Both companies emphasize the need to educate the public about the value and safety of oyster farming. “This is not fish farming,” says Hulteen. “We are not going out and catching anchovies off the coast of Chile and depleting the trophic levels of the natural food chain to make into feed. Our oysters take all the food they need from natural waterways.”

Furthermore, oyster farms require no antibiotics or chemicals. Frank Roberts of Lady’s Island Oyster uses Mother Nature to combat growth of seaweed or algae, which if left unchecked can clog up his cages. At carefully timed intervals, he flips the cages to expose them to the sun’s rays in order to burn off unwanted growth and keep his oysters clean. “The sun is free,” says Roberts.

Roberts’s oyster hatchery is now key to South Carolina’s burgeoning mariculture industry, but he credits Julie Davis of the South Carolina Sea Grant Consortium for being instrumental and indispensable. “She has a Master’s in oysters. Did you know there was such a thing?” he laughs. With Davis’s knowhow, Lady’s Island Oyster is the first and only licensed oyster hatchery in the state, and it’s committed to supplying a growing number of farms up and down the coast. Last year, the company produced just shy of five million oysters, and sold every last one of them. “We needed eight million to keep up with demand,” says Roberts. “And there’s a guy in Hong Kong who wants me to ship him 20,000 mature oysters a week, at a cost of five dollars apiece [including shipping]. We haven’t done it yet. We need to grow our population. As it is, we can’t satisfy Charleston and Hilton Head.”

Farming may be the large-scale future of local selects, but meanwhile, plenty of harvesters still work their beds the oldfashioned way. Jamie White, who harvests for Bowen’s Island Restaurant, uses a lightweight welding hammer with a sharp edge to chisel clusters apart. He rakes beds to spread oysters around for more breathability and access to food. “When oysters get too crowded,” explains White, “they bunch up and can’t open up to feed. Some of them die.” An uncultivated, wild bed gets knotted up, its growth stunted. Responsible harvesting is key.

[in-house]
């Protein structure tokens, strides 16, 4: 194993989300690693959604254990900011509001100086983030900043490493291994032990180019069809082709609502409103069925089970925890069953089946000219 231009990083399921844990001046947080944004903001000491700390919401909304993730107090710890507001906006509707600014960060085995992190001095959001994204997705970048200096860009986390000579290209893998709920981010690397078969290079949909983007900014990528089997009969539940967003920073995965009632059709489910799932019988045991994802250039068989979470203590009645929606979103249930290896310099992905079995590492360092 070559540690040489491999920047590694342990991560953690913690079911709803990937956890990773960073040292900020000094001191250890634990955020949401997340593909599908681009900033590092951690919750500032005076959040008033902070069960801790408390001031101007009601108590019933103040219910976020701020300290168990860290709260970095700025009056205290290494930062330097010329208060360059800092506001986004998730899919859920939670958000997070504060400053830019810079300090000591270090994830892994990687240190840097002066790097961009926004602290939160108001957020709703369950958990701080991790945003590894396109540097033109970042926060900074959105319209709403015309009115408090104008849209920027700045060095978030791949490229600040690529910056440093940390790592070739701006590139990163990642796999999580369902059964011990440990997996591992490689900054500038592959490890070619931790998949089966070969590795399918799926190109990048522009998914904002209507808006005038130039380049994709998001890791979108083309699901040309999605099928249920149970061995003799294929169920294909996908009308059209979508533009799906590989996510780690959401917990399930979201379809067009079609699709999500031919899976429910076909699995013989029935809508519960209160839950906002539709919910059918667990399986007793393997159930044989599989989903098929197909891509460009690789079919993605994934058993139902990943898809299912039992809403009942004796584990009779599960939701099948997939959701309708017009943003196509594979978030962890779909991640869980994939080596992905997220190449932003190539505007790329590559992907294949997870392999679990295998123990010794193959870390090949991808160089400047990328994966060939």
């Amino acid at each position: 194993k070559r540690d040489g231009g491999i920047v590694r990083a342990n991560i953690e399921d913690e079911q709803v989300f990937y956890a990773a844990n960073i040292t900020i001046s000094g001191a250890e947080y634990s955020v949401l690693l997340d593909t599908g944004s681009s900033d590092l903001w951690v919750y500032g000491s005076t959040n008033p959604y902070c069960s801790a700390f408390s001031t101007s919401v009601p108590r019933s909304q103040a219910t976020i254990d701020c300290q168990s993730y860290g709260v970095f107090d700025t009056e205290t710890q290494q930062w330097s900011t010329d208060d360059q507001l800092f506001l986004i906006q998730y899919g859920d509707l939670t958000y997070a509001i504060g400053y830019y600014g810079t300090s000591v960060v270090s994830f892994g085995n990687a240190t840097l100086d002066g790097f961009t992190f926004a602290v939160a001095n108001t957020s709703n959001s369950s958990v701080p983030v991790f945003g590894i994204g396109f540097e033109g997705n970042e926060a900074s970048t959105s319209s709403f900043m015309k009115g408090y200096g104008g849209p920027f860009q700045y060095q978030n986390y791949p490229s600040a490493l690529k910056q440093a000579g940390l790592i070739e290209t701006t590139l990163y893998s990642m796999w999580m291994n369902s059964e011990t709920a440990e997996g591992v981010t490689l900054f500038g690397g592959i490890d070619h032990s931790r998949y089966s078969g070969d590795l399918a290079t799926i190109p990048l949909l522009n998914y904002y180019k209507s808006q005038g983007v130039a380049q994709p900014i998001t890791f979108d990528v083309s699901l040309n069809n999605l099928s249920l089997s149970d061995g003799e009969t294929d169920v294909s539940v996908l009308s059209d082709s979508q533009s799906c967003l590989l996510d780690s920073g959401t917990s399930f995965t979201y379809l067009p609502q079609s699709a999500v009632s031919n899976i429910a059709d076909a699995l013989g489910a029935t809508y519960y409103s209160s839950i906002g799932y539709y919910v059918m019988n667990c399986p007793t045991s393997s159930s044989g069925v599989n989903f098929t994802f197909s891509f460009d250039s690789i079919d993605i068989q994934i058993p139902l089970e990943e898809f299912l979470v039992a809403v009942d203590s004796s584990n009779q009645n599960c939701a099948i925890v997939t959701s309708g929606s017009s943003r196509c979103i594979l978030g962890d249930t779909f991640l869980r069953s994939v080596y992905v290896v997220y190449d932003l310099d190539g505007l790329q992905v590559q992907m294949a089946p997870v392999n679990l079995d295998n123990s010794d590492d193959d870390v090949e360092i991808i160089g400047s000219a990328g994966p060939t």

“Grab what you want to keep and knock the smaller ones off,” concurs Jeff Spahr of Charleston Oyster Company, who handharvests almost 1,000 acres of oyster leases in the Bulls Bay area. “When you remove larger oysters for market, you’re giving smaller ones better access to food. When you walk over the beds, the crunching and crushing of your boot actually triggers the oyster to thicken its shell, to regenerate, to deepen its cup. For each oyster you break loose, another can attach and grow. So it’s exponential. Each morning when my boat leaves the dock, I say to myself, ‘Let’s do some good today.’”

Vernon Peers is a delivery man for Lady’s Island Oyster. He knows that when he arrives in Charleston, some of our most discerning chefs will ask him point-blank, “How are they tasting today?” So before he gets in his truck, he shucks a few, savors them for due diligence, washes them down with coffee, and thinks about the sign hanging behind the bar at The Ordinary. On it, a quote from American novelist Tom Robbins reads, “Eating a raw oyster is like French-kissing a mermaid.” He likes that. He likes that very much.